UNLESS YOU HAVE WALKED IN MY SHOES, DO NOT JUDGE
30th August 2017
Men find it easy to judge their brothers and sisters, but have you taken time to reflect on how you judge one another?
Jesus said to the Prophetess, Maria Valtorta, in the Poem of the Man-God, Volume II — Jesus speaks about how mercilessly mankind judge persons who go to prison – some who may not have committed the crime. Jesus said these are souls who were found out. The world condemns them, but there are more criminals roaming the streets, but were not found out. They believe they are innocent, yet in truth, they are more guilty.
Jesus says: Do not think that there are only criminals on galleys (ships); one eye of human justice is blind, it judges erroneously.
Jesus says: Let your charity go with greater reason to comfort the martyrs of human injustice – both those who are utterly innocent and those who have been led to kill a cruel force. Do not judge what has already been judged. You do not know why a man was driven to kill. (You do not know why a person went on drugs – took up prostitution – stole – committed adultery – committed a sexual crime) – (But) God knows, that is enough.
Jesus then says: What if on the forehead of every person on Earth, the sins of man were placed in various titles and colours – would you then judge your neighbour? Well, think about it. This is what happens when the Media constantly parade men and women before the public – before a trial, during a trial and after a trial – even after the person has done his time. They are never free; they have a life sentence – especially those who go on parole, or are on registers or bracelets. Men continue to judge these souls not giving them a chance to redefine their lives, or pick up their lives that have been destroyed, including the lives they may also have ruined.
Society claims that the authorities are doing all to rehabilitate the offenders and help them to reintegrate into society, so that they can atone, or rebuild their lives. But this is not true, as society continues to persecute and follow those who have been condemned by society, because they made a human mistake, though a serious one. But how, afterwards have you judged such a person without knowing all the facts?
So I wish to say to you, using Jesus’ words written:
“Yes”, replies Jesus briefly.
After a moment’s silence, as Jesus’ gravity freezes even the most exuberant characters, Peter asks: “Master, I, and I and I am not the only one, have not understood the parable very well. Please explain it to us. How is it that what goes in does not make unclean, and what comes out does? If I take a clean amphora and I pour dirty water into it, I will dirty it. So what goes into the amphora makes it unclean. But if from an amphora full of clean water I pour some of it on the ground, I will not make the amphora unclean, because clean water comes out if is. So?”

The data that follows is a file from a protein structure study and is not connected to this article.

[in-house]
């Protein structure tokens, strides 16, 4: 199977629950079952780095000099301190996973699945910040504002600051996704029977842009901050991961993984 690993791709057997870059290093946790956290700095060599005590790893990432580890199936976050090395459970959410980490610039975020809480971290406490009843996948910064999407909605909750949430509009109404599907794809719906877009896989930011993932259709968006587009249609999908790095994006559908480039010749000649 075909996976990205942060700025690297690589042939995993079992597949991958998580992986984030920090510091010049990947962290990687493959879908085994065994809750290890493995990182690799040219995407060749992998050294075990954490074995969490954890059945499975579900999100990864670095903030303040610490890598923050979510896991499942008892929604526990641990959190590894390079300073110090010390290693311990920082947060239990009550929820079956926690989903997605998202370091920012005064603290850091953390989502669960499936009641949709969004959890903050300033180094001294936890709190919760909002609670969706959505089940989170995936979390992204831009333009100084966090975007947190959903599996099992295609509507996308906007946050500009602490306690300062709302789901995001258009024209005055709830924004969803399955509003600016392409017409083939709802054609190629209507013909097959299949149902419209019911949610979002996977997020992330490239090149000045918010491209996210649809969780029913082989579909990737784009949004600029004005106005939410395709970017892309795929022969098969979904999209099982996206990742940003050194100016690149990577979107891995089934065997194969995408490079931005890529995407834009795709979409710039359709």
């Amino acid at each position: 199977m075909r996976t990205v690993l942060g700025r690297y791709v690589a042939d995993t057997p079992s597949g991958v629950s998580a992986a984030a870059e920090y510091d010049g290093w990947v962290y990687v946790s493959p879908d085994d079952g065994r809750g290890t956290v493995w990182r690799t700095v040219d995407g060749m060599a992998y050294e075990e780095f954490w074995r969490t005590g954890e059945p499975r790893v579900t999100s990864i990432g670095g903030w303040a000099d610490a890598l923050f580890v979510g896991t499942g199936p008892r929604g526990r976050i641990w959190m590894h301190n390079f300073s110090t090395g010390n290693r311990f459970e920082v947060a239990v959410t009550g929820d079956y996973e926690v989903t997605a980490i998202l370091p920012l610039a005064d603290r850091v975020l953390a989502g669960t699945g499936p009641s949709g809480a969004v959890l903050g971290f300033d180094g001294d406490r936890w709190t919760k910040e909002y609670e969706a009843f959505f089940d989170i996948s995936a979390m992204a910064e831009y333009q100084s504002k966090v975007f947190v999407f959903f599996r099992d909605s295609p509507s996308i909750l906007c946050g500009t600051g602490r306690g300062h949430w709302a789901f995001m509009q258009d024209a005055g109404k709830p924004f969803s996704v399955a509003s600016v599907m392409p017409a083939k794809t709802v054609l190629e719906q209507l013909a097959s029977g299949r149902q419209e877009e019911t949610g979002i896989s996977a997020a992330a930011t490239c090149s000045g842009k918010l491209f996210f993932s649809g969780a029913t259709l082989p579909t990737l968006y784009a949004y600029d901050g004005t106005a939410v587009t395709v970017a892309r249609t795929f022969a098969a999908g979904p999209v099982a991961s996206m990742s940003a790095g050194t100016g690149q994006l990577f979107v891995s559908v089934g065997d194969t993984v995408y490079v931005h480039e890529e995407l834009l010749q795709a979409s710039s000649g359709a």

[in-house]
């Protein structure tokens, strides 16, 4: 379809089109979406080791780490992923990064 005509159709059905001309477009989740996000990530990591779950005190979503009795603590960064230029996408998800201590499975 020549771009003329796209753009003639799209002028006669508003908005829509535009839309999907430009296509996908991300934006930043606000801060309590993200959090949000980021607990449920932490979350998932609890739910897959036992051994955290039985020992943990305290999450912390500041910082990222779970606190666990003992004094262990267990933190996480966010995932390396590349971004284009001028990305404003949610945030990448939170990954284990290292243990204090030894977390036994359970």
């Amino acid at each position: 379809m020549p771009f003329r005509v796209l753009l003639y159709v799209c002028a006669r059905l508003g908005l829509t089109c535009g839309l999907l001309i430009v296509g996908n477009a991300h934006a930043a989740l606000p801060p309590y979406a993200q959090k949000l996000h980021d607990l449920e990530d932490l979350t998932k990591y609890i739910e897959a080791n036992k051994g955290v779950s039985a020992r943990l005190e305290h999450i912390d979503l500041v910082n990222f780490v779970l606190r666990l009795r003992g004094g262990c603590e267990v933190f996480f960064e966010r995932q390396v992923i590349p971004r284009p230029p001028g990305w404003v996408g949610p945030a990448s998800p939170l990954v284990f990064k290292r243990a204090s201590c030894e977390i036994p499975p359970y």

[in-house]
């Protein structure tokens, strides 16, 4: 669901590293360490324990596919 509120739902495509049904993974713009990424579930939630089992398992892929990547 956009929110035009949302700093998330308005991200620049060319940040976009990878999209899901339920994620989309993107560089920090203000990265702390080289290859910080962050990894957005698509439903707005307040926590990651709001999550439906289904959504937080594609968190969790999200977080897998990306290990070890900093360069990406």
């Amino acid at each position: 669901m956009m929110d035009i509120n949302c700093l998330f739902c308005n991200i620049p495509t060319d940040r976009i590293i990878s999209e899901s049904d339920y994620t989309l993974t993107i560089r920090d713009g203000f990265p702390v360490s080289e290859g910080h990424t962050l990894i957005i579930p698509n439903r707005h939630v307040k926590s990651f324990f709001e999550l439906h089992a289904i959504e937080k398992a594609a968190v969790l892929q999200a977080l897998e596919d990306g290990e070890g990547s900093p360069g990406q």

And Jesus says: “We are not amphorae, Simon. We are not amphorae, My friends. And not everything is clean in man! Do even you not understand? Consider the case with which the Pharisees charges you. They stated that you were unclean because you were taking food to your mouths with dusty, sweaty hands, that is, with unclean hands. But where did that food go? From your mouths into your stomachs, from your stomachs into your intestines and from your intestines into the sewer. Can it thus make your whole body unclean, and what is contained in your body, if it only goes through the passage destined to fulfil the task of nourishing the flesh, and the flesh only, and then ending in a sewer, as it is right it should? That is not what makes man unclean. What makes man unclean is what is entirely and exclusively his own, procreated and brought forth by his ego. That is what he has in his heart, and from his heart rises to his lips and to his head, corrupting his thoughts and words and making him wholly unclean. From the heart come evil intentions, murder, adultery, fornication, theft, false witness, blasphemy. From the heart come avarice, lust, pride, envy, wrath, immoderate desires and sinful idleness. From the heart come incentives to all actions. And if the heart is wicked, they will be as wicked as the heart. All actions; from idolatry to insincere grumbling … All these wicked things, which from inside come outside, make man unclean, not eating without washing one’s hands. The science of God is not a base thing, mud upon which any foot can tread. It is something sublime, which lives among stars, from which it descends with rays of light to perfect the just. Do not, at least you, tear it from Heaven to disgrace it in mud … Go and rest now. I am going out to pray.”